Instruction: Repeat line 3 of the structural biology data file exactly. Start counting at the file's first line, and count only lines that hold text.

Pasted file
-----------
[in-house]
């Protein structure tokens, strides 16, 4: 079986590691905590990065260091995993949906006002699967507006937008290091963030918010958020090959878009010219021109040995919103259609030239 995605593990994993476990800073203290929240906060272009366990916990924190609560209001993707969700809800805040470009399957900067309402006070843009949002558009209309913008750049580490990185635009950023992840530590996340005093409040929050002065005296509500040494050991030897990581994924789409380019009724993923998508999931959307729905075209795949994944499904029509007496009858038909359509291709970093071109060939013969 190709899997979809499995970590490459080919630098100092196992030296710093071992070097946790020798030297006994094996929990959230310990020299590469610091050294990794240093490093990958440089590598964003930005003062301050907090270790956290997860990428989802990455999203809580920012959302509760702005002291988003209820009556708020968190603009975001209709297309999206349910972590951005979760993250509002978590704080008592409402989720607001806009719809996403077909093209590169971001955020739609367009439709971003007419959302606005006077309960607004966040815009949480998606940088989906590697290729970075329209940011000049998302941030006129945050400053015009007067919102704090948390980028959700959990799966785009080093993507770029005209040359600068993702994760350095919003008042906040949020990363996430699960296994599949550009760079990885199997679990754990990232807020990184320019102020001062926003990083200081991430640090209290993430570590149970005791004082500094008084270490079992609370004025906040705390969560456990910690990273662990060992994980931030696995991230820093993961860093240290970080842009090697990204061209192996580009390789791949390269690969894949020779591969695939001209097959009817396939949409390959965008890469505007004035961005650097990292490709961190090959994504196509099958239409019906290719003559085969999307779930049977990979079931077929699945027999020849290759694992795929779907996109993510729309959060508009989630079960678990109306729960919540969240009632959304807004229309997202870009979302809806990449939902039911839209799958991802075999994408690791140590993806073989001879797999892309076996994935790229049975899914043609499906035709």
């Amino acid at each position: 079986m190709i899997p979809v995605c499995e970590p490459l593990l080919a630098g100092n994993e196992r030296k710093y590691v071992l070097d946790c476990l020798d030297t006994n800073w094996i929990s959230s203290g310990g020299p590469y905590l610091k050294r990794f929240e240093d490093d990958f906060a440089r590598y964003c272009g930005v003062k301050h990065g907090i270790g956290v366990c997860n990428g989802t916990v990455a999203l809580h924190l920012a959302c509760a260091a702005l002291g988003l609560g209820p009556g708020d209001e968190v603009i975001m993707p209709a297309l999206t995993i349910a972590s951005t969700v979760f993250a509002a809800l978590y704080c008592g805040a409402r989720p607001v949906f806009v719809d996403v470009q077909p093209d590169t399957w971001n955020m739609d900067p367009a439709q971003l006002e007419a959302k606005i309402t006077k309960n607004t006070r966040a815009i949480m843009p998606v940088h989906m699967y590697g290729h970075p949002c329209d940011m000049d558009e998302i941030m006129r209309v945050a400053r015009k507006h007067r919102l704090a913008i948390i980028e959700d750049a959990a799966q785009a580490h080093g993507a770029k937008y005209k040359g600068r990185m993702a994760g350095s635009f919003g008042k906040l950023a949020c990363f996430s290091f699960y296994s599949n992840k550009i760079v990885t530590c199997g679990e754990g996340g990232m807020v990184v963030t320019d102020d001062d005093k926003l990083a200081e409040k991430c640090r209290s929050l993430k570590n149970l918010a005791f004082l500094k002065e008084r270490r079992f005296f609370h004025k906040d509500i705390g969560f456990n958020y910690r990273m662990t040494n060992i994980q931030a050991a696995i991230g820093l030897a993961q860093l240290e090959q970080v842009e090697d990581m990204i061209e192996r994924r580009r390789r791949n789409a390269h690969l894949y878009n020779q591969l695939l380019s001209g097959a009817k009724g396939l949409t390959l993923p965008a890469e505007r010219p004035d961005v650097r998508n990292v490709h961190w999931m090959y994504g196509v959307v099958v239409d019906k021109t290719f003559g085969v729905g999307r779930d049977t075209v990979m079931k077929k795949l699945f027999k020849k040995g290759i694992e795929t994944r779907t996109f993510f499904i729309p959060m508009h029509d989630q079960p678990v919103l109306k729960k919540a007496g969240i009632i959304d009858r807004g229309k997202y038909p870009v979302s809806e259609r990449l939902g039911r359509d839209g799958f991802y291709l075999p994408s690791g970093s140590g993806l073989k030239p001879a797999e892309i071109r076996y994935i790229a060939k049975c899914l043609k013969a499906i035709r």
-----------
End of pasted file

């Amino acid at each position: 079986m190709i899997p979809v995605c499995e970590p490459l593990l080919a630098g100092n994993e196992r030296k710093y590691v071992l070097d946790c476990l020798d030297t006994n800073w094996i929990s959230s203290g310990g020299p590469y905590l610091k050294r990794f929240e240093d490093d990958f906060a440089r590598y964003c272009g930005v003062k301050h990065g907090i270790g956290v366990c997860n990428g989802t916990v990455a999203l809580h924190l920012a959302c509760a260091a702005l002291g988003l609560g209820p009556g708020d209001e968190v603009i975001m993707p209709a297309l999206t995993i349910a972590s951005t969700v979760f993250a509002a809800l978590y704080c008592g805040a409402r989720p607001v949906f806009v719809d996403v470009q077909p093209d590169t399957w971001n955020m739609d900067p367009a439709q971003l006002e007419a959302k606005i309402t006077k309960n607004t006070r966040a815009i949480m843009p998606v940088h989906m699967y590697g290729h970075p949002c329209d940011m000049d558009e998302i941030m006129r209309v945050a400053r015009k507006h007067r919102l704090a913008i948390i980028e959700d750049a959990a799966q785009a580490h080093g993507a770029k937008y005209k040359g600068r990185m993702a994760g350095s635009f919003g008042k906040l950023a949020c990363f996430s290091f699960y296994s599949n992840k550009i760079v990885t530590c199997g679990e754990g996340g990232m807020v990184v963030t320019d102020d001062d005093k926003l990083a200081e409040k991430c640090r209290s929050l993430k570590n149970l918010a005791f004082l500094k002065e008084r270490r079992f005296f609370h004025k906040d509500i705390g969560f456990n958020y910690r990273m662990t040494n060992i994980q931030a050991a696995i991230g820093l030897a993961q860093l240290e090959q970080v842009e090697d990581m990204i061209e192996r994924r580009r390789r791949n789409a390269h690969l894949y878009n020779q591969l695939l380019s001209g097959a009817k009724g396939l949409t390959l993923p965008a890469e505007r010219p004035d961005v650097r998508n990292v490709h961190w999931m090959y994504g196509v959307v099958v239409d019906k021109t290719f003559g085969v729905g999307r779930d049977t075209v990979m079931k077929k795949l699945f027999k020849k040995g290759i694992e795929t994944r779907t996109f993510f499904i729309p959060m508009h029509d989630q079960p678990v919103l109306k729960k919540a007496g969240i009632i959304d009858r807004g229309k997202y038909p870009v979302s809806e259609r990449l939902g039911r359509d839209g799958f991802y291709l075999p994408s690791g970093s140590g993806l073989k030239p001879a797999e892309i071109r076996y994935i790229a060939k049975c899914l043609k013969a499906i035709r």